Frisco seeks site for historic Excelsior House relocation
FRISCO — The town of Frisco is looking for a new location for one of its most prized historic properties: the Excelsior House.
The somewhat worn-down red house — currently sitting on a set of steel beams in the Frisco Adventure Park’s boneyard — might not look like much. But the structure serves as an important reminder of the town’s mining history, and officials are hoping a change of location could help provide new life for the house.
“It’s been preserved because it’s a symbol of Frisco’s mining history,” Frisco Historic Park and Museum manager Rose Gorrell said about the house. “It’s an opportunity. It’s a really great chance to be able to find a spot that’s going to be able to represent Frisco’s history.”
The Excelsior House served as an administration office for the Excelsior Mine — a gold, silver, lead and copper mine in the north Ten Mile Canyon — beginning in the late 1890s. At its peak, the mine operated a boarding house, barns and ore houses along with the mill. But perhaps most importantly, the mine also operated a hydroelectric power plant that ran a power line to the town — Frisco’s first source of electricity.
The Excelsior Mine and its mill closed its doors for good in 1921, and Frisco wouldn’t regain electricity until the 1940s, according to Gorrell. Though, the Excelsior House still stood following the closure. It was moved to 208 Galena Street in 1938, where it remained for almost 80 years until developer Larry Feldman — who owns the Galena Street property — donated the house to the town of Frisco and had it moved to Frisco Adventure Park.
Now, the town is looking to move the house again, hopefully for the last time. The move was outlined in the 2019-20 Frisco Strategic Plan, which called for town staff to establish a new plan for the relocation of the Excelsior House. Staff presented the town council with a number of potential sites for the relocation at the council’s regular meeting Tuesday night.
According to Bill Gibson, Frisco’s assistant community development director, the council helped to narrow the possible locations for the house to just a few, including 113 Galena St., the pocket park at Third and Granite streets and the Peninsula Recreation Area. Gibson said the town also is considering a partnership with private landowners for the relocation, including Feldman, who’s pitched locations on his land in the past.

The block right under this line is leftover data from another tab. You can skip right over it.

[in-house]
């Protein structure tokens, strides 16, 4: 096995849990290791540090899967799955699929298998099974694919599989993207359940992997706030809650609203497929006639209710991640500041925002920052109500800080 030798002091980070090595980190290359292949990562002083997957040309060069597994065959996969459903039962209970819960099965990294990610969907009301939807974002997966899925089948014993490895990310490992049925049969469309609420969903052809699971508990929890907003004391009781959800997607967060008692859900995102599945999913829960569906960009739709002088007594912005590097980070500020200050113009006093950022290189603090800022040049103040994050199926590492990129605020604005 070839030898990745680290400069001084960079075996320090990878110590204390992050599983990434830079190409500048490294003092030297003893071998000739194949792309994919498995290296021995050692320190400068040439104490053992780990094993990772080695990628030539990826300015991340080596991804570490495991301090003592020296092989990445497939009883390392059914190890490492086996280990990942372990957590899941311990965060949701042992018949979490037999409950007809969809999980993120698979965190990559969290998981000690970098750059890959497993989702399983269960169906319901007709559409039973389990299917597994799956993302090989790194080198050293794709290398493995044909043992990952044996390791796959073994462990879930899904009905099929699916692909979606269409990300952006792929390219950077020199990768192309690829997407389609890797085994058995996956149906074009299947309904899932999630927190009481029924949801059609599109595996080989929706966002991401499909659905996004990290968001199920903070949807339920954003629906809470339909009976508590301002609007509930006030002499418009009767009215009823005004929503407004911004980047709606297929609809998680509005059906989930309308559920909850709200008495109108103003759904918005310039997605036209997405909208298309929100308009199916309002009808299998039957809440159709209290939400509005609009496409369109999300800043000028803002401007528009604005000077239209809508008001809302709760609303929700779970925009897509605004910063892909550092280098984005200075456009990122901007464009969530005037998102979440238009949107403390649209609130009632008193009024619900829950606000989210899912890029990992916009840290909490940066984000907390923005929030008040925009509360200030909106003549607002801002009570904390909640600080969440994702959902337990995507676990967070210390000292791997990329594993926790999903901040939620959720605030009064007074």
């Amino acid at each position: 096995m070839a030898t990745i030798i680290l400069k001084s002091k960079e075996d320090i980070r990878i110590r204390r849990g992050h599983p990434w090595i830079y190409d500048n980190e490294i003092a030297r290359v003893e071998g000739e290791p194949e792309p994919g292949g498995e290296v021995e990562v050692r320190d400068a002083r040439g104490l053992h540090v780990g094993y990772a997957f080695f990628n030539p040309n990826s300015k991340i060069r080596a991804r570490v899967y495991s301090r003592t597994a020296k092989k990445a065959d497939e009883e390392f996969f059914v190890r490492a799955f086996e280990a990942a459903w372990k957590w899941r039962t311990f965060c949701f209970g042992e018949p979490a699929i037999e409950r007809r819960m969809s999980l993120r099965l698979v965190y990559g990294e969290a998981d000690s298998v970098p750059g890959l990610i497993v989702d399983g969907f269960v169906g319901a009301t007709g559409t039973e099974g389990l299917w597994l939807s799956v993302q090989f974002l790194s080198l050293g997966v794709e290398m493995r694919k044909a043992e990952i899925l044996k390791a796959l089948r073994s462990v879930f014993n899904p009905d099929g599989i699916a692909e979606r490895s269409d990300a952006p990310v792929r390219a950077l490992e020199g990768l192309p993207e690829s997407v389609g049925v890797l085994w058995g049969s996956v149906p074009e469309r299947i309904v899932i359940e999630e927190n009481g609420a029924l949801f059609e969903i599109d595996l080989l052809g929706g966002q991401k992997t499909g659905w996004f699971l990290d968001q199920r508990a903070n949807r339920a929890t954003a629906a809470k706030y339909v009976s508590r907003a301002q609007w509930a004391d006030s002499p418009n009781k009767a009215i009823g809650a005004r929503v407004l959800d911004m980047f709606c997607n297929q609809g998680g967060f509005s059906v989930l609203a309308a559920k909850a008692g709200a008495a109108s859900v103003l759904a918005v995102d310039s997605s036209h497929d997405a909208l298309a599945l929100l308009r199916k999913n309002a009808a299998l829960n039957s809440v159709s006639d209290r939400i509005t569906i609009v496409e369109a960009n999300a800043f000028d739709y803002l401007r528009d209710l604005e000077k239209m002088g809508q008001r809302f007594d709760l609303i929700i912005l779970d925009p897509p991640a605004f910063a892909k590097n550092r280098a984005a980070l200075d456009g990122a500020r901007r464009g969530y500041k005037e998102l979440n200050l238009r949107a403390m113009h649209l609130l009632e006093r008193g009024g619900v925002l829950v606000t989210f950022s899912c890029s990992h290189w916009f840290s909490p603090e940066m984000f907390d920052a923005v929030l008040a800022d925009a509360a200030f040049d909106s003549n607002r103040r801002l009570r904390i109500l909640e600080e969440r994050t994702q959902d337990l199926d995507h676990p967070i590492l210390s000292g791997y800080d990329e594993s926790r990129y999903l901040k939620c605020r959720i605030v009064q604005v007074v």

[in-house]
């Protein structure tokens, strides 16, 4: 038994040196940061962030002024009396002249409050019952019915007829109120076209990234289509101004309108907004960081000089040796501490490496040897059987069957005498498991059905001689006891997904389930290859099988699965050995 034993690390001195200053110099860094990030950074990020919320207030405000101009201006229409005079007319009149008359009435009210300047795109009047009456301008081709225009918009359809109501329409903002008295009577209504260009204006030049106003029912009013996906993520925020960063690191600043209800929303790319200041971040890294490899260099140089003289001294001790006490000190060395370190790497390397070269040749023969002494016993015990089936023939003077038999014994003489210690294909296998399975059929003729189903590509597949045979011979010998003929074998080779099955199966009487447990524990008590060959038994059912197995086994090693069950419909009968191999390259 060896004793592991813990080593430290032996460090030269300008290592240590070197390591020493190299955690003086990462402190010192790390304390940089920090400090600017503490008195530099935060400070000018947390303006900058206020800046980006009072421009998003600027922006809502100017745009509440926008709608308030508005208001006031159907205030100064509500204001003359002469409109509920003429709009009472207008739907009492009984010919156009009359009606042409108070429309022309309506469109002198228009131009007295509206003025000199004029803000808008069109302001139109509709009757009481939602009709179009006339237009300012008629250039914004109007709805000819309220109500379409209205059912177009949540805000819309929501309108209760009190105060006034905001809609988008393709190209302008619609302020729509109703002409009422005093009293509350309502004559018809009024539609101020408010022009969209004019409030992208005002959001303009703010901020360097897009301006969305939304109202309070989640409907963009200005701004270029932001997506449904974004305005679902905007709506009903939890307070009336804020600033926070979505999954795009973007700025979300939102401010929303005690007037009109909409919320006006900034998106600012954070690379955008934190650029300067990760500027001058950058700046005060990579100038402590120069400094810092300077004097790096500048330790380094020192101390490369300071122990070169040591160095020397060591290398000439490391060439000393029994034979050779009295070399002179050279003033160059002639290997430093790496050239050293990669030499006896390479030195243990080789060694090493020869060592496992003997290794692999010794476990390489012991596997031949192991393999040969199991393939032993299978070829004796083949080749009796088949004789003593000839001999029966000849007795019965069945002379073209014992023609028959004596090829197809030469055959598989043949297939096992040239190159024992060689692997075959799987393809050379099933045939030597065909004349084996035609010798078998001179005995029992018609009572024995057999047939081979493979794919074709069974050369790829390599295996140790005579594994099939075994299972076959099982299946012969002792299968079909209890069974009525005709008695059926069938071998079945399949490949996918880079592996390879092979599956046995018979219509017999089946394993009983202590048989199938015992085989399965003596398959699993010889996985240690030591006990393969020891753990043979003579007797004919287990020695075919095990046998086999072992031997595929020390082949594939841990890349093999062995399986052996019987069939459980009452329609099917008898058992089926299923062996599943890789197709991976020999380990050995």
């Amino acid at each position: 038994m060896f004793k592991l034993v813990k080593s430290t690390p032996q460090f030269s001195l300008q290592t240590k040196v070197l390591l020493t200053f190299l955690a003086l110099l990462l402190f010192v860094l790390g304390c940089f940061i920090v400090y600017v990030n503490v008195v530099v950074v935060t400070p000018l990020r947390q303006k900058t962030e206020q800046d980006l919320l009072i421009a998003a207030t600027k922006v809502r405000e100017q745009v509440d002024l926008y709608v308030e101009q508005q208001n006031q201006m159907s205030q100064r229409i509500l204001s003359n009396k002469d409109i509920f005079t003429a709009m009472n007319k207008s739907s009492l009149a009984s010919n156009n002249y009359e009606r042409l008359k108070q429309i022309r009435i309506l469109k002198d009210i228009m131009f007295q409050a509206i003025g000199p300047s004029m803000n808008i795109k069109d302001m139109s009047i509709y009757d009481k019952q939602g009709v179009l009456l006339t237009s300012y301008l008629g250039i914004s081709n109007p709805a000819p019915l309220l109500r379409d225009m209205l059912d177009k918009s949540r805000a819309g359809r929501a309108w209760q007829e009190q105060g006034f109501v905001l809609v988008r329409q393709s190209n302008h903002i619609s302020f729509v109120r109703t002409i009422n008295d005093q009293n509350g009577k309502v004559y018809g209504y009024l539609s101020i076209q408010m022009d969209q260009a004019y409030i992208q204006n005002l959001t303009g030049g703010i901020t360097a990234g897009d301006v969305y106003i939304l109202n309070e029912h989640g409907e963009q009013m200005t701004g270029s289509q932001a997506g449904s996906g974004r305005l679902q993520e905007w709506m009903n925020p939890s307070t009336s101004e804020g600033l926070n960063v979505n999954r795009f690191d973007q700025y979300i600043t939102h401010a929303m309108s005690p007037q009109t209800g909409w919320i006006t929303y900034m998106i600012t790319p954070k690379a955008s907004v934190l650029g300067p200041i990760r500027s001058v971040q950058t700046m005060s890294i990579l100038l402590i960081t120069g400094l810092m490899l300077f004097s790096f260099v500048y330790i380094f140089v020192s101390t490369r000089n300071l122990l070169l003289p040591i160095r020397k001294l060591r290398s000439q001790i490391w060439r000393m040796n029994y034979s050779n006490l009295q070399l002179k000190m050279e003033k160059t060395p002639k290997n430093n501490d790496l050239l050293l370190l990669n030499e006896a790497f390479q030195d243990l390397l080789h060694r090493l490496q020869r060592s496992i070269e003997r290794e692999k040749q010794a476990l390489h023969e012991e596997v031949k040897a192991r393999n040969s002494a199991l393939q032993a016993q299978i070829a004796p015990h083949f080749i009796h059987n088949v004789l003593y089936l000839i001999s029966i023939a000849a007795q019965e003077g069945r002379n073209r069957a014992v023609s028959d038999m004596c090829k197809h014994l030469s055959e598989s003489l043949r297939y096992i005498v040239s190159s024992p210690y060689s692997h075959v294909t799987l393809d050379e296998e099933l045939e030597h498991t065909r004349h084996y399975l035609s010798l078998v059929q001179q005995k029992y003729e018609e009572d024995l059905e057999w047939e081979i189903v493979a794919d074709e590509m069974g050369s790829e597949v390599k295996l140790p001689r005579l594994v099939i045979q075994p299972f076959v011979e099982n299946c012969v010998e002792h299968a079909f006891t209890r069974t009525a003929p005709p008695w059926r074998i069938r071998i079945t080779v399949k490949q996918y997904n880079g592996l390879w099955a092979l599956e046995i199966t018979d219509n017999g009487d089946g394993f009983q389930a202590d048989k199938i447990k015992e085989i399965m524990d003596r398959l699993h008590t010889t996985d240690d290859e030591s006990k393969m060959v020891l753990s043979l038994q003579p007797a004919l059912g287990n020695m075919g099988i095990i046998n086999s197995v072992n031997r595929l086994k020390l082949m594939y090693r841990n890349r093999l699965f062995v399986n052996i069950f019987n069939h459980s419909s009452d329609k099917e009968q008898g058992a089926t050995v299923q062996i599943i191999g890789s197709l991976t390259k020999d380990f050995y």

Gibson said the next step is a detailed analysis of potential locations, including zoning, opportunities for reuse, historical context, cost, access to roadways and utilities and more.
“Just big picture, we’re going to take a closer look at those sites and start looking at more details of the property and feasibility and what opportunities each property has for the use of this building,” Gibson said.
Of note, Gibson said the town is considering ways to create an “adaptive reuse” of the Excelsior House — which could mean anything from a public gathering space to employee housing among other options — though the town hasn’t yet determined what new utility the house will have once moved.
The town expects relocating the house to cost about $25,000 to $35,000 along with another $50,000 to $100,000 for restoration work. Gibson noted that those price tags are mere placeholders until the town decides on a new location, reuse strategy and the scope of restoration work on the house.
The project will return to the council before any decisions are made, and Gibson invited members of the community to share their thoughts on the relocation with town staff.
“Hopefully, we can find a spot where we can reuse the house,” Gorrell said. “One of the community’s desires is to make sure our history is preserved. And the best way to preserve is to find a way to reuse.”
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